Dr. Chijen Chen

Obituary of Dr. Chijen Chen

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Dr. Chijen Chen, known to many of his friends as Charlie, and for over thirty years a surgeon at Lankenau Hospital in Wynnewood, PA, died peacefully surrounded by his family and friends on Monday, October 25, 2021, in West Windsor, NJ. He was 88 years old. He is survived by his wife, Yehchiu Chen (known to her friends as Stella, and to her patients as Dr. Hsieh), his children, Serena, Earl, Mike, daughter-in-law Joy, and his grandchildren, Lauren, Jake, Josh, and Nick.


Dr. Chen was born in Kaohsiung, Taiwan to Kuan-Hsiung and Yang-Wang Chen on January 11, 1933, in the Year of the Monkey. He was the youngest of nine children. When he was older, he loved to tell his children and grandchildren stories of his large family in Taiwan, many of which took on the aura of legend - the fish egg soup that travelled many miles to the Empress, the bench with finger holes punched into it by great-grandmother and the poisonous snakes kept in bedroom drawers by the second eldest brother.


He had planned to become an engineer, but his father’s dying wish was that he and his brother Chihsing become doctors. The two brothers attended National Taiwan University Medical School, where Chijen met Yehchiu Hsieh, another medical school student and his future wife.


After graduating from medical school and completing his compulsory military service, Chijen followed Yehchiu to New York City, where Yehchiu was working as a pediatric resident at St. Luke's Hospital. Chijen and Yehchiu were married on November 19, 1961. Chijen worked for a time at Harlem Hospital before beginning his surgical residency at Lankenau. Chijen and Yehchiu spent time in Canada while applying for residency in the US. They returned to the US in 1968 when Chijen joined the surgical practice at Lankenau.


Dr. Chen was an esteemed general surgeon during a time of less extreme specialization, applying his scalpel to a wide variety of cases, from vascular surgeries to laparoscopic gall bladder surgeries in the early days of such procedures. He would teach young doctors to “practice their surgical knots 1000 percent outside of the O.R., in order to be able to perform 100 percent in the O.R.”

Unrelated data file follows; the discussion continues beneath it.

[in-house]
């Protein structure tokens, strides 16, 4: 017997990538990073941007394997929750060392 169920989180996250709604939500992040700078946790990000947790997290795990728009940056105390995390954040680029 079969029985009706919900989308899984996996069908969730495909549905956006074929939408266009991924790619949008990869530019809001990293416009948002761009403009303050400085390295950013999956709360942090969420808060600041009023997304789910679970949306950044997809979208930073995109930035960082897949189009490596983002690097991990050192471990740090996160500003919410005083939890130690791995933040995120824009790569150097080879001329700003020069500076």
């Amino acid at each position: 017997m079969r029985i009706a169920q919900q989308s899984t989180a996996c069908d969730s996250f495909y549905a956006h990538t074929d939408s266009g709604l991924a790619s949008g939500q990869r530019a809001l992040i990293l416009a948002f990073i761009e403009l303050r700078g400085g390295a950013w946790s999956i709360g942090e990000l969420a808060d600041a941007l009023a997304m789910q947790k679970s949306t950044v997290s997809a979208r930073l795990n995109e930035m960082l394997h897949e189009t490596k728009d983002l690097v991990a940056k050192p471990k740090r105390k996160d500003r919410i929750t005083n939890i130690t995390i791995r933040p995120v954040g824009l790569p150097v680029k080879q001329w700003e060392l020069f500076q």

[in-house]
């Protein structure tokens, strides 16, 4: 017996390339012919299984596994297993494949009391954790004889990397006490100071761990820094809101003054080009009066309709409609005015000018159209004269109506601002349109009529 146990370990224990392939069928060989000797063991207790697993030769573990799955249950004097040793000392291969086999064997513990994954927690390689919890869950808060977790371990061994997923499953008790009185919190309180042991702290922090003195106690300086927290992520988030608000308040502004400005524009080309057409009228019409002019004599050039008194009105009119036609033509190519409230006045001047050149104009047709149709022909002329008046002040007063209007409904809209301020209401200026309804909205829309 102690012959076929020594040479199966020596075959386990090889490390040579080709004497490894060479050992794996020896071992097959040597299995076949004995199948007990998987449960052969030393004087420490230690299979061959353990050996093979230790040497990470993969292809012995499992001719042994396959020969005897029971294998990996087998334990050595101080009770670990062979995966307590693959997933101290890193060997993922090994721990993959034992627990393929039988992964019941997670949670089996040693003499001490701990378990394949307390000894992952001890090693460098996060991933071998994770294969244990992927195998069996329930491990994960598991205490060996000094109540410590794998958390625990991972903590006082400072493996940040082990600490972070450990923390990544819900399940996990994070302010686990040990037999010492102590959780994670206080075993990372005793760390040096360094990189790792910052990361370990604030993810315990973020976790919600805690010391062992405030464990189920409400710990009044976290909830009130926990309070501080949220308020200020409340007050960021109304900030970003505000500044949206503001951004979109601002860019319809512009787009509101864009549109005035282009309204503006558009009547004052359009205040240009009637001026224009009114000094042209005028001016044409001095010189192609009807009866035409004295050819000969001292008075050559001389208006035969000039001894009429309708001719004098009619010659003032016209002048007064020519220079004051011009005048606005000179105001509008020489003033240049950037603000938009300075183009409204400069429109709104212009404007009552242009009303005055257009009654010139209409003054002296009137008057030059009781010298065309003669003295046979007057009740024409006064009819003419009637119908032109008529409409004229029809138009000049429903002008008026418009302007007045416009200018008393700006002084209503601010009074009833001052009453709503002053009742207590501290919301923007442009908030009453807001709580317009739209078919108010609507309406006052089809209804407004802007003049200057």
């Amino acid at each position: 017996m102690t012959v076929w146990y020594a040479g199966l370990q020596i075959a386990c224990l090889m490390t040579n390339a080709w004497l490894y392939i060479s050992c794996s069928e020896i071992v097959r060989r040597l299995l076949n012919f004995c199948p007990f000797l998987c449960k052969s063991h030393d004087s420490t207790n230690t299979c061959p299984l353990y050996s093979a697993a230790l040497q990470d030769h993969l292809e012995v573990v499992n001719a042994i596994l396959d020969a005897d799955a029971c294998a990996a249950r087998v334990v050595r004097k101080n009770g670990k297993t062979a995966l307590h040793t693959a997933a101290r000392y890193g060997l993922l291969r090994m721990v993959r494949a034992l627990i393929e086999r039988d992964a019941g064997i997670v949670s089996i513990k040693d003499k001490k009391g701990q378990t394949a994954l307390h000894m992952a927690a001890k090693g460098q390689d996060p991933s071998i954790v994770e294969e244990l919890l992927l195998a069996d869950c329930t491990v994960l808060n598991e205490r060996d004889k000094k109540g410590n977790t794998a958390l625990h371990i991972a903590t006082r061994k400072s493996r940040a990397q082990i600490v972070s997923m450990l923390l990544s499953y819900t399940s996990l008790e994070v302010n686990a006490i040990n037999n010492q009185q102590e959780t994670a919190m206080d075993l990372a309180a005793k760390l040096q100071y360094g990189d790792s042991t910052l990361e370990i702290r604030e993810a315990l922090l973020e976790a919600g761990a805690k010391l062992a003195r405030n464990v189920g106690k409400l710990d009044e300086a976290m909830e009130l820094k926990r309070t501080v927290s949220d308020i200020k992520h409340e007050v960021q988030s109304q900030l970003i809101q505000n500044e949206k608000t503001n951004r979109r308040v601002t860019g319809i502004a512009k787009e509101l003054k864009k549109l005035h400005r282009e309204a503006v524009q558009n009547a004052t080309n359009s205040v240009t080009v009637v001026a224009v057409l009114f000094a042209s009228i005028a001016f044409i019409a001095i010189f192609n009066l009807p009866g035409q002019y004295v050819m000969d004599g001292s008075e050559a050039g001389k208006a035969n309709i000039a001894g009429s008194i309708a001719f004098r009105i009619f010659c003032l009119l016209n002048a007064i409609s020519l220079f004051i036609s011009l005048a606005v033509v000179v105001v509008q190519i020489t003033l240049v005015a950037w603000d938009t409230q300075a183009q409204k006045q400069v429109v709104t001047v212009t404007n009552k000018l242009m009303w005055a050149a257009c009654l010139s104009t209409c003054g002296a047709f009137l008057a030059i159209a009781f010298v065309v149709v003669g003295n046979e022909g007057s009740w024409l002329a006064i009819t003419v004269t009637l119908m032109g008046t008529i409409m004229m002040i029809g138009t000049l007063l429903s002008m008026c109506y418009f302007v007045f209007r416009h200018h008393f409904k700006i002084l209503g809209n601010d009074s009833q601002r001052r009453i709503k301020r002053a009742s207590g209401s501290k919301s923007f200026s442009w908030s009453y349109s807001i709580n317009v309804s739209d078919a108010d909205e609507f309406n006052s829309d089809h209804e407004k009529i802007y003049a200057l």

He had a lifelong passion for the water, swimming, boating and fishing. He and his family spent many summers in Ocean Pines, MD and in Avalon and Stone Harbor, NJ, catching blue crabs, clams and summer flounder for homemade feasts. He applied his surgical skills to cleaning fish, opening crabs, and shucking clams, once being told by a fascinated onlooker, “you fillet fish like a surgeon.” He was also an enthusiastic cook who shared his love of food with family and friends.


After retiring from surgery in 1997, in addition to the usual leisure activities of golfing, fishing and lunches at Concord Country Club, he assisted his wife with her pediatric practice not as a physician, but with office paperwork and record keeping. Later, as Yehchiu developed Alzheimer’s, Dr. Chen committed himself to providing for her care.


Dr. Chen was dedicated to his large family, which is spread from Taiwan to California to Michigan and the East Coast. He provided guidance and wisdom to his many nieces and nephews and other younger relatives, especially those who became physicians. For his children, he was a link to a world of ancestry and culture that felt far away from where they grew up in suburban Philadelphia. He loved to gather with family and friends - eating, drinking, telling stories and laughing. He will be remembered in that spirit, through the stories he loved to tell and the stories of his own long and full life.


Dr. Chen's family held a small, private service soon after his passing. In lieu of flowers, donations can be made to the Alzheimer's Association, Greater New Jersey Chapter (https://www.alz.org/nj). Arrangements under the direction of MJ Murphy Funeral Home, 616 Ridge Road, Monmouth Junction, NJ 08852.

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